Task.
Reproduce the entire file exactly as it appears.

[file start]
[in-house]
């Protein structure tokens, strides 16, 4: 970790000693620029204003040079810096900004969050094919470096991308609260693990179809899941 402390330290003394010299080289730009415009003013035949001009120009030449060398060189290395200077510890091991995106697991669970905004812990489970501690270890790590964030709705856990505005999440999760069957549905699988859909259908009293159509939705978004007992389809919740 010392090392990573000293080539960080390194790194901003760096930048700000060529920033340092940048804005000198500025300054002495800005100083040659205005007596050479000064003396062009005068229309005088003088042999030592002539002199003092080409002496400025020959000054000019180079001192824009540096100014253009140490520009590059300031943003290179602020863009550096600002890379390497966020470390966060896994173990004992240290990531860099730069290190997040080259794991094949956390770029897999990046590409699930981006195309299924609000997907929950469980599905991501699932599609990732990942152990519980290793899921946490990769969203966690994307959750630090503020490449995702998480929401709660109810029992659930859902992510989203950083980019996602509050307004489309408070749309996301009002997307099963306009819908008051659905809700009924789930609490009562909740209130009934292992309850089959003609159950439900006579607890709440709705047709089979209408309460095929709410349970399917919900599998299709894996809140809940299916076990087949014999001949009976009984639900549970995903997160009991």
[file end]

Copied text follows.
[in-house]
């Protein structure tokens, strides 16, 4: 970790000693620029204003040079810096900004969050094919470096991308609260693990179809899941 402390330290003394010299080289730009415009003013035949001009120009030449060398060189290395200077510890091991995106697991669970905004812990489970501690270890790590964030709705856990505005999440999760069957549905699988859909259908009293159509939705978004007992389809919740 010392090392990573000293080539960080390194790194901003760096930048700000060529920033340092940048804005000198500025300054002495800005100083040659205005007596050479000064003396062009005068229309005088003088042999030592002539002199003092080409002496400025020959000054000019180079001192824009540096100014253009140490520009590059300031943003290179602020863009550096600002890379390497966020470390966060896994173990004992240290990531860099730069290190997040080259794991094949956390770029897999990046590409699930981006195309299924609000997907929950469980599905991501699932599609990732990942152990519980290793899921946490990769969203966690994307959750630090503020490449995702998480929401709660109810029992659930859902992510989203950083980019996602509050307004489309408070749309996301009002997307099963306009819908008051659905809700009924789930609490009562909740209130009934292992309850089959003609159950439900006579607890709440709705047709089979209408309460095929709410349970399917919900599998299709894996809140809940299916076990087949014999001949009976009984639900549970995903997160009991």